Russia’s Growing Influence in Sub-Saharan Africa – By Arkady SAVITSKY (Strategic Culture Foundation)

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Russia’s Growing Influence in Sub-Saharan Africa
Arkady SAVITSKY | 05.06.2018 | WORLD / Africa

Rwanda wants to buy Russian air defense systems. The issue was discussed during the visit of Foreign Minister Sergey Lavrov to that country on June 3. The Rwandan security forces already use helicopters, small arms and Ural Typhoon mine-resistant armored trucks produced in Russia.

Moscow has recently ramped up its military assistance to the Central African Republic (CAR) upon the request of the country’s government. Last month, Russian President Putin met CAR’s President Faustin Archange Touadera in St. Petersburg to hold talks on boosting bilateral ties, including military cooperation. It’s done in strict compliance with international law. In December 2017, the UN Security Council approved a deal allowing Russia to send arms and military instructors to that crisis-hit country. The UN was provided with the serial numbers of the transferred weapons to enable international observers to track them. The arms deliveries are gratuitous.

The Democratic Republic of Congo (DRC), a traditional ally of the West, has begun shifting its foreign policy priorities looking for other partners. Last month, the DR Congo’s government announced its decision to revive the 1999 military agreement with Russia. It wants Moscow to deliver armament and train military personnel of the DRC. It also hopes to expand the bilateral economic cooperation, covering the mineral production, agriculture and humanitarian contacts.

In 2017, Russia signed a $1 billion defence cooperation agreements with Angola and Nigeria. Moscow and Luanda are in talks on increasing the scope of military ties.

Russian Rosoboronexport has long-term relations with Angola, Mali, Mozambique, Nigeria, Uganda, Zimbabwe and several other sub-Saharan nations that include arms sales and equipment maintenance. Since 2013, the construction of service centers has been in full swing. In 2017, Russian weapons were delivered to the following sub-Saharan African nations: Kenya, Nigeria, Mali, and Angola (Su-30K jets). A contract was confirmed with Equatorial Guinea for purchase of Pantsyr-S1 air defense systems. In August 2017, Burkina Faso ordered two Mi-171 helicopters. Russia is the leading arms importer to the region, accounting for 30% of all supplies.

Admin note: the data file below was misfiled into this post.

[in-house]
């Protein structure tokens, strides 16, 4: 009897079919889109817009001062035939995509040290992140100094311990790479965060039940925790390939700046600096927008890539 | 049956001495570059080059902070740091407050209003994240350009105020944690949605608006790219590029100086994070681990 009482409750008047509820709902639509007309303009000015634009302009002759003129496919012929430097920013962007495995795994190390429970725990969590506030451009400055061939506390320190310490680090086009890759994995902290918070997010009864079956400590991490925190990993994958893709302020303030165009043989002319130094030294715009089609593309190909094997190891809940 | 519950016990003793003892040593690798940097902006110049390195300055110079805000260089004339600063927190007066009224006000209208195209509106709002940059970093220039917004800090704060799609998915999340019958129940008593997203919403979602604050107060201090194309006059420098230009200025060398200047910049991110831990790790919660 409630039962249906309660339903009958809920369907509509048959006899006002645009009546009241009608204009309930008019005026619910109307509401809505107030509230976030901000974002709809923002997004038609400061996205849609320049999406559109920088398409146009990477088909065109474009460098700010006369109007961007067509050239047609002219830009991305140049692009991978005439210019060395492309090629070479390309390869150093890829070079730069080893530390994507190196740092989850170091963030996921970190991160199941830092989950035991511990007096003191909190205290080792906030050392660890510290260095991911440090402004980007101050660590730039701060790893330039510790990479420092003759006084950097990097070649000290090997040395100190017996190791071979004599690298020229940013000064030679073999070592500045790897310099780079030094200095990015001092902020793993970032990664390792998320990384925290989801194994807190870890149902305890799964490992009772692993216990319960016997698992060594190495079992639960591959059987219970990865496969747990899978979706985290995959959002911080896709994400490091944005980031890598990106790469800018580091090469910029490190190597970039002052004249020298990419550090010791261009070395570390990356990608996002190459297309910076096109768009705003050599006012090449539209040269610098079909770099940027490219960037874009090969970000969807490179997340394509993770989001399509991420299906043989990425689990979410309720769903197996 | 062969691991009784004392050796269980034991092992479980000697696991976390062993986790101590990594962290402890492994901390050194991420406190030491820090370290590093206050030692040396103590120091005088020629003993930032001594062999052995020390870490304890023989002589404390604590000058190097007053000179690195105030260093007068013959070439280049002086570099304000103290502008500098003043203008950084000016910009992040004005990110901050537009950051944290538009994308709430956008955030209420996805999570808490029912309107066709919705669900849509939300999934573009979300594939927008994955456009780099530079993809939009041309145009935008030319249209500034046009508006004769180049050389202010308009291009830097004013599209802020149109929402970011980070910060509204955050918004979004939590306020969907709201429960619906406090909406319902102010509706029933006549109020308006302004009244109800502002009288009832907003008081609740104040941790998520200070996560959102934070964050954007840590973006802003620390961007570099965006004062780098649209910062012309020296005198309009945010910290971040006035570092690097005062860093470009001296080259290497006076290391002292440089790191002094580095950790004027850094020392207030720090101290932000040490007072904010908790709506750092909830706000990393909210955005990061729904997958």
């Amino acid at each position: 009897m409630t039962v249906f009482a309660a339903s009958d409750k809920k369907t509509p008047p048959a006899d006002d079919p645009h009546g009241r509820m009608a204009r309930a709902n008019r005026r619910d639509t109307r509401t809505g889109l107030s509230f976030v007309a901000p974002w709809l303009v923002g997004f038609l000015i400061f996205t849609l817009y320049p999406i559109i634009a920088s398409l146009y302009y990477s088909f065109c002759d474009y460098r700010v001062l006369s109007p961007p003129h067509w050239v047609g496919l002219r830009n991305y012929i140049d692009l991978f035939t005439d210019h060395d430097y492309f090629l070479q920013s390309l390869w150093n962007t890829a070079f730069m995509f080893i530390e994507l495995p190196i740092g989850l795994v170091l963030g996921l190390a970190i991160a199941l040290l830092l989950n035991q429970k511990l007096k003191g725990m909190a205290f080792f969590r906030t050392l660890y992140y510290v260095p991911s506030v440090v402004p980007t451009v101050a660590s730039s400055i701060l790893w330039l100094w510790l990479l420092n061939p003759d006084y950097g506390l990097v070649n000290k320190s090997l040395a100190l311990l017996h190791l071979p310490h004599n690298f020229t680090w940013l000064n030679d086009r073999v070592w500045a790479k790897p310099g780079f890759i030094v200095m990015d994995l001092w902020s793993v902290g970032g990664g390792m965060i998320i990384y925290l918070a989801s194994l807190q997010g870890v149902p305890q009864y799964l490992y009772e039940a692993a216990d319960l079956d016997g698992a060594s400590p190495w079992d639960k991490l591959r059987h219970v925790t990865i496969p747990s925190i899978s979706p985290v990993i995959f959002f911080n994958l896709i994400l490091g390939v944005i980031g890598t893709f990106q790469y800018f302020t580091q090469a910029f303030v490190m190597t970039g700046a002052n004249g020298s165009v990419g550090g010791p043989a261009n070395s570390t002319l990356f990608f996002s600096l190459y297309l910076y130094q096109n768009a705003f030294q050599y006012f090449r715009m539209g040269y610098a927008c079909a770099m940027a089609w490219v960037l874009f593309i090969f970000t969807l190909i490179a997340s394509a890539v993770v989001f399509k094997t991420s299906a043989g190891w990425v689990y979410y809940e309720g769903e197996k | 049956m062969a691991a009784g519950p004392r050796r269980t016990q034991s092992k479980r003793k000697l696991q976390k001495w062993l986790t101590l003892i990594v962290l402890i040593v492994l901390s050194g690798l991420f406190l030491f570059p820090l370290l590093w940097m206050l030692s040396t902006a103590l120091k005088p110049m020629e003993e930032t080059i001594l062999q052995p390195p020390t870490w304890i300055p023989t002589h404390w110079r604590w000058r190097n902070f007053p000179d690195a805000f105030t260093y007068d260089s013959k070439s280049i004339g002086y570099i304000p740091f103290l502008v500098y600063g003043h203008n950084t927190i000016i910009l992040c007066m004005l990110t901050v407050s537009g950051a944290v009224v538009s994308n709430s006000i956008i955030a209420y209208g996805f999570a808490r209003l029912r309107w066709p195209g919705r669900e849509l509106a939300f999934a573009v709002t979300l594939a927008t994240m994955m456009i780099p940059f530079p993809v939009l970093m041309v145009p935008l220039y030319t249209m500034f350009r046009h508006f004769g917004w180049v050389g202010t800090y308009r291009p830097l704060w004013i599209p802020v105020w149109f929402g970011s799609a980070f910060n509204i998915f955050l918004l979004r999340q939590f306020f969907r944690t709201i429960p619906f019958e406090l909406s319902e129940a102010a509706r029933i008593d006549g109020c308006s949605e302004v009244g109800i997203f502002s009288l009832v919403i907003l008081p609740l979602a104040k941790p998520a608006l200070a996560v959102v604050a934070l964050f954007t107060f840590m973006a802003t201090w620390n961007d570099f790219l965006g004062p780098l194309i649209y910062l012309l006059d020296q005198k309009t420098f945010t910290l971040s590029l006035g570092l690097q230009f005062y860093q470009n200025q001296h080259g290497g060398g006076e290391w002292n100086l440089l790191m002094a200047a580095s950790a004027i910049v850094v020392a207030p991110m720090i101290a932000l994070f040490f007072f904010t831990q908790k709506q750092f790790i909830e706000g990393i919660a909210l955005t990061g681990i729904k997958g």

Russia’s weapons are in high demand being cheap and effective as has been proven by their use during the Syrian conflict. The thriving military cooperation goes hand in hand with developing ties in other areas. Trade with African countries located south of the Sahara desert was $3.6 billion in 2017. For comparison, it was $3.3 billion in 2016 and $2.2 billion in 2015. Russia is involved in exploration, mining, and energy projects. ALROSA, a diamond-mining company, operates in Angola, South Africa, Sierra Leone and Namibia. The talks are on the way to reach an agreement with the African partners to avoid double taxation and protect intellectual property.

Transport and agriculture are promising areas for joint projects. The construction of nuclear science centers in Zambia and Nigeria, as well as a nuclear power plant in South Africa, a BRICS member, are on the talks’ agenda. In April, the government of Sudan invited Russia to take part in its energy projects. Khartoum and Moscow enjoy special relationship. Last year, Sudan’s President Omar al-Bashir asked the Russian president for “protection from the aggressive acts of the United States.” 28 out of 55 African nations have growing trade with Russia. Cooperation with Ghana, Tanzania has promising future. Angola, Mozambique, Namibia and Zimbabwe are historical friends with experience of doing business with Russian partners. The relations with the African Union are considered in Moscow as an issue of special importance.

In March, FM Lavrov toured Angola, Zimbabwe, Mozambique, Namibia and Ethiopia to boost multifaceted relationships. The same month, the African Continental Free Trade Agreement (AfCFTA) was signed to open new horizons for economic cooperation. In January, the Single African Air Transport Market was launched to be made even more attractive with coming in force of the Protocol on Free Movement of Persons, the right of Establishment and the Right of Residence. Russian businessmen will get more information on new opportunities when they visit the first Intra-African Trade Fair to take place in Cairo on December 11-17, 2018. The program of Saint Petersburg International Economic Forum (SPIEF) held in May included special sessions on business and investment opportunities within the framework of the “Russia – Africa Business Dialogue.” The SPIEF-2018 held two special celebrations to mark Africa Day and the 55th anniversary of the African Union.

The US influence in the sub-Saharan Africa is on the wane. In contrast, Russia is making strides to strengthen its position in the region. President Vladimir Putin announced the policy of boosting ties with the region in 2006 when he visited Sub-Saharan Africa. He kept his word. The region has become an essential vector for the foreign policy of Russia, which is becoming another major player on the continent.

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